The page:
Rubicon Project Said to Select Morgan Stanley, Goldman for IPO

The Rubicon Project Inc., an online-advertising company that reaches more U.S. Web users than Google Inc.’s ad network, picked Morgan Stanley and Goldman Sachs Group Inc. to lead its initial public offering, according to people with knowledge of the plans.

Rubicon, based in Los Angeles, is aiming for a market debut next year, said the people, who asked not to be identified because the information hasn’t been disclosed.

While many newly public ad-technology companies have seen their share prices plunge, Rocket Fuel Inc.’s successful offering in September and the rally that followed Twitter Inc.’s IPO last month have instilled a renewed level of confidence. TubeMogul Inc., a maker of software for digital marketing, is also planning an IPO for next year, people with knowledge of the matter said.

Ben Billingsley, a spokesman for Rubicon, declined to comment. Michael DuVally, a spokesman at Goldman Sachs, and Mary Claire Delaney, a spokeswoman at Morgan Stanley, declined to comment on their banks’ roles in the Rubicon IPO.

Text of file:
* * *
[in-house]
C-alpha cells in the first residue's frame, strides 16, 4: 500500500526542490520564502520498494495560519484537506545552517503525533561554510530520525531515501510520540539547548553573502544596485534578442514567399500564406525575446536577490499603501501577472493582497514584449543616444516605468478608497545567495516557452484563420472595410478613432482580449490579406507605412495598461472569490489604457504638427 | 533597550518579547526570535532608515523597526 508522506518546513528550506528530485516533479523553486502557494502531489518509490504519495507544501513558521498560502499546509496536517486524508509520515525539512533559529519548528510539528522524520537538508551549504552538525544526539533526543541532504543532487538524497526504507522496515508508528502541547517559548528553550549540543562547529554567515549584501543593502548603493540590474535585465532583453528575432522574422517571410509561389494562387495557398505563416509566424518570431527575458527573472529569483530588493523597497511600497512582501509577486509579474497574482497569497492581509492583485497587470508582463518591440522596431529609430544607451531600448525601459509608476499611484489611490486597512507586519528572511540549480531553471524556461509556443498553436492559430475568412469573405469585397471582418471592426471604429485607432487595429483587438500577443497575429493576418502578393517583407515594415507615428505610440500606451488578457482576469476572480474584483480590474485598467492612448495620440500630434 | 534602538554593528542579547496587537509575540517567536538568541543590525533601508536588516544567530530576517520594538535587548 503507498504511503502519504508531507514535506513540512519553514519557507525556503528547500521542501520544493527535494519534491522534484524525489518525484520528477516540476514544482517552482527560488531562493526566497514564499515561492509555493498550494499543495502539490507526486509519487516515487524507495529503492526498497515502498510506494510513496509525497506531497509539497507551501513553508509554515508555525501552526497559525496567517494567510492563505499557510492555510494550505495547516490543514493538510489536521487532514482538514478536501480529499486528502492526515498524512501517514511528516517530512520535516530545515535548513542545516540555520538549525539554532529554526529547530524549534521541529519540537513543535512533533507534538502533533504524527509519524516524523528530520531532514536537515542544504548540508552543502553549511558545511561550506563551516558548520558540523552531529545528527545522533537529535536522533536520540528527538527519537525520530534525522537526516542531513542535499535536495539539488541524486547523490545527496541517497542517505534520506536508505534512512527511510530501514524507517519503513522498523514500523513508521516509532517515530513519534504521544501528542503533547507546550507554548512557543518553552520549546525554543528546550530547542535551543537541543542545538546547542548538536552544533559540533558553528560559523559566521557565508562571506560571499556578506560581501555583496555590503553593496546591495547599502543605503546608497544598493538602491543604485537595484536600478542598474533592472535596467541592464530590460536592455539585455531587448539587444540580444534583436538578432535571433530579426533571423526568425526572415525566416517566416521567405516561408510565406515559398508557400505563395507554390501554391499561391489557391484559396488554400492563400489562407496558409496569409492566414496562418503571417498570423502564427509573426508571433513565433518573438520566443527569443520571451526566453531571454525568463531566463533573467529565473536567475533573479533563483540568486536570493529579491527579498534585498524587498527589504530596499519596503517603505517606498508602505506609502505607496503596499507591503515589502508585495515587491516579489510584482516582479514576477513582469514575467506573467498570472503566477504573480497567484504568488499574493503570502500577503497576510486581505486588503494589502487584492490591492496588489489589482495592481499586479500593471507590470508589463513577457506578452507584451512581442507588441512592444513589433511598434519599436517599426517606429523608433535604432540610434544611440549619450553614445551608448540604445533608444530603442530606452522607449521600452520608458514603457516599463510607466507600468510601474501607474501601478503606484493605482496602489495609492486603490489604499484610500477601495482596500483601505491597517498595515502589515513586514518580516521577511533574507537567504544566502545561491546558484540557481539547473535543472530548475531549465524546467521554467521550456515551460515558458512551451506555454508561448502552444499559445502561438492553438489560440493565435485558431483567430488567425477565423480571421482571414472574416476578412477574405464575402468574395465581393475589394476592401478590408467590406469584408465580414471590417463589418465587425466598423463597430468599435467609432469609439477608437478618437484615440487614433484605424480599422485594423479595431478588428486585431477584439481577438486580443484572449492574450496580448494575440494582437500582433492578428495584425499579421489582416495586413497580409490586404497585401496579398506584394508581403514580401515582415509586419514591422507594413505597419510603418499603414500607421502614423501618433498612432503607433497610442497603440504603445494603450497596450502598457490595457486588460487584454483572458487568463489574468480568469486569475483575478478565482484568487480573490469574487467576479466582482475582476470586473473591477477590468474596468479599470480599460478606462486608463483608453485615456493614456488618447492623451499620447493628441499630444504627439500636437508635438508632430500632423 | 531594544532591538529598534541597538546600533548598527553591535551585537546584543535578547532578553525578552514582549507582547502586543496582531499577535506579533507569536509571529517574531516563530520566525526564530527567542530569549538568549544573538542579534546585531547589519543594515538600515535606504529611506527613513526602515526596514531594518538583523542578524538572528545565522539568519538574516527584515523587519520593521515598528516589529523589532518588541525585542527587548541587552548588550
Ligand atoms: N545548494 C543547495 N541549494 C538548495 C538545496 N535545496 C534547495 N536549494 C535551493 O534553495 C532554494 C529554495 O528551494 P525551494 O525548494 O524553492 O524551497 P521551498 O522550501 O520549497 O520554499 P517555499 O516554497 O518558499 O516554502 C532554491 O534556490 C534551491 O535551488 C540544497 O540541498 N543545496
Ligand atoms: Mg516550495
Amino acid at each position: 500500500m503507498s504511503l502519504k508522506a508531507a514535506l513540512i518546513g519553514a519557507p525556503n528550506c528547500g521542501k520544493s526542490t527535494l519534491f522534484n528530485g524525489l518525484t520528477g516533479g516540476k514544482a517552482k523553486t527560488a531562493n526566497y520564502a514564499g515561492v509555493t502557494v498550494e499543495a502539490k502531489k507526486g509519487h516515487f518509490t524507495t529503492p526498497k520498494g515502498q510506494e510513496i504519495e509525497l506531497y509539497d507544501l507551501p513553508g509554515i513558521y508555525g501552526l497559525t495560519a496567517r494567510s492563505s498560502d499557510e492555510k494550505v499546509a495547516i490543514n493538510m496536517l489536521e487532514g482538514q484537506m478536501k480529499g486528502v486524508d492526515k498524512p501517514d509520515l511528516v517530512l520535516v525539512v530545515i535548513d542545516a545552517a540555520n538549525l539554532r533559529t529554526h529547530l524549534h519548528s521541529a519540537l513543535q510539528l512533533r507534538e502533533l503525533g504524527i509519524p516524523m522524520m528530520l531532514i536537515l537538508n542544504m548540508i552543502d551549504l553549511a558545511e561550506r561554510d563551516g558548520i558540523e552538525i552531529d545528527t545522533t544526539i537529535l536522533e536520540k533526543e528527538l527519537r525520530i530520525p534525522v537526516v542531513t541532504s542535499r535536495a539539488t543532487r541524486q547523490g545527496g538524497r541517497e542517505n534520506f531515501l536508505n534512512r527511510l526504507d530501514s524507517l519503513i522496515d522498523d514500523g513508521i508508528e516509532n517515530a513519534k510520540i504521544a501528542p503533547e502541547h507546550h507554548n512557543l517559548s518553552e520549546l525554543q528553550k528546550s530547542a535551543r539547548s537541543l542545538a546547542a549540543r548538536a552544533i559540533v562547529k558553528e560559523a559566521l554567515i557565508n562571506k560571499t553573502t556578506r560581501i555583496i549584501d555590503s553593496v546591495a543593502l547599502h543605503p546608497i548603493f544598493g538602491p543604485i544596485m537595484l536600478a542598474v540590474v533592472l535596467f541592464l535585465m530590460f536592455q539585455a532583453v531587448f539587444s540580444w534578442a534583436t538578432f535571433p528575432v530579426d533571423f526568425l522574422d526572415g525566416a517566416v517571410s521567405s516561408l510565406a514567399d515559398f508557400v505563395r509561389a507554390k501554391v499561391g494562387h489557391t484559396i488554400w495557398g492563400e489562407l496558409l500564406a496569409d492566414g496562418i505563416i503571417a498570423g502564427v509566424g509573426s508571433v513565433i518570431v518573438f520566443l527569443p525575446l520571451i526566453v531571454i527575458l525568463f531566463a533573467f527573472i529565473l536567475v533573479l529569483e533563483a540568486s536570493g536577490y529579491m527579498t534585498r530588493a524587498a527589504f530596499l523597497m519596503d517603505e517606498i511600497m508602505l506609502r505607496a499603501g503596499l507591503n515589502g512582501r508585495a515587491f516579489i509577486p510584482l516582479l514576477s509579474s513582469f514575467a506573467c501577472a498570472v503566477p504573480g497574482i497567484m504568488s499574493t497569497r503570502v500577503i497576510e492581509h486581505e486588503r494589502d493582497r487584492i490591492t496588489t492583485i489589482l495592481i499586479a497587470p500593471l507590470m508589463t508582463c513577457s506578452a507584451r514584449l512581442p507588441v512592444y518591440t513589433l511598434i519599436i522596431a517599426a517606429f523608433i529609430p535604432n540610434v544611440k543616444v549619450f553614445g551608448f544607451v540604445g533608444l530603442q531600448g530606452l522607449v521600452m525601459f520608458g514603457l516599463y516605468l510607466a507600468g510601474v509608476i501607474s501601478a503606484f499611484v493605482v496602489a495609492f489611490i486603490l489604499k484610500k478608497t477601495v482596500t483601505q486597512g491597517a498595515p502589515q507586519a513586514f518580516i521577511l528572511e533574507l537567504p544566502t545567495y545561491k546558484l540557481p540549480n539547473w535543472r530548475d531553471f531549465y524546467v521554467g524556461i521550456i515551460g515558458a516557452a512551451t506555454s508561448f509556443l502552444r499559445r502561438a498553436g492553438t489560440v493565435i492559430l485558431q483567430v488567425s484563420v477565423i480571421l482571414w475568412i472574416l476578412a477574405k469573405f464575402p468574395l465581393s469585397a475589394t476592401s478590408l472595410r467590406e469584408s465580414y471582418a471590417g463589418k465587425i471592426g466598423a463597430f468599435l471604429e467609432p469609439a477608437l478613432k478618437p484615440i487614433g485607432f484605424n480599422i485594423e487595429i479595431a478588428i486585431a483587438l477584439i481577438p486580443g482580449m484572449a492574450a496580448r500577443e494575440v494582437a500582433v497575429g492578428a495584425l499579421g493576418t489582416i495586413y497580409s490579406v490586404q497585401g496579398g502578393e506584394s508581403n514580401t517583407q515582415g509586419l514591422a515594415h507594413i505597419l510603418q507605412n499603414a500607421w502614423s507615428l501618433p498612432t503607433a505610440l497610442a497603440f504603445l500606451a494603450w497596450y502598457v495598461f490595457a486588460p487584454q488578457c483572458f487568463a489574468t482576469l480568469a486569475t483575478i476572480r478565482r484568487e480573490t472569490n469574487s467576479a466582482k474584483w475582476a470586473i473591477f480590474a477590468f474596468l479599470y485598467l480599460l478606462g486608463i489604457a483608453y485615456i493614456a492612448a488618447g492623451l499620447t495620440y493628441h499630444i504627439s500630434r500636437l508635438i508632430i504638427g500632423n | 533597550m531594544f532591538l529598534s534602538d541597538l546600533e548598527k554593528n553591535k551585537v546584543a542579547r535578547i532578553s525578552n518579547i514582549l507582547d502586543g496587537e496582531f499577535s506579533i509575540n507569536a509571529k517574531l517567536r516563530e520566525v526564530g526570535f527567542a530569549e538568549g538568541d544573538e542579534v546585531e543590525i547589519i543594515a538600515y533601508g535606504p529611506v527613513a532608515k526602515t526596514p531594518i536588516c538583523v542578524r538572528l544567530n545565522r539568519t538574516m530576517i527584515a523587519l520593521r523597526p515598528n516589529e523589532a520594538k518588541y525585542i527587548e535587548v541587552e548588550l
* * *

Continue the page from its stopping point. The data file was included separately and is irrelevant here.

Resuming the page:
Rubicon, whose technology automates the buying and selling of online promotions for marketers and publishers, topped $100 million in revenue three years ago and is profitable. Its network reached 96 percent of U.S. Internet users in October, compared with 95 percent for Google, according to ComScore Inc.

Founded in 2007 by Frank Addante, Rubicon has raised at least $60 million from investors including Clearstone Venture Partners and Mayfield Fund.

Public Debut

Rocket Fuel, a provider of technology to manage, run and evaluate online-ad campaigns, has jumped 68 percent since its IPO in September. Ad-tech companies that went public earlier this year have dropped, including video-ad network YuMe Inc., which has declined 11 percent since debuting in August, and rival Tremor Video Inc., which has plunged 57 percent since its June IPO. Marin Software Inc. has fallen 30 percent since its March IPO.

Addante told Bloomberg News in August that he was holding off on an IPO until Rubicon’s numbers could impress Wall Street.

“Investors in general appreciate companies that are at scale, profitable, have high growth rates and are technology companies,” he said.

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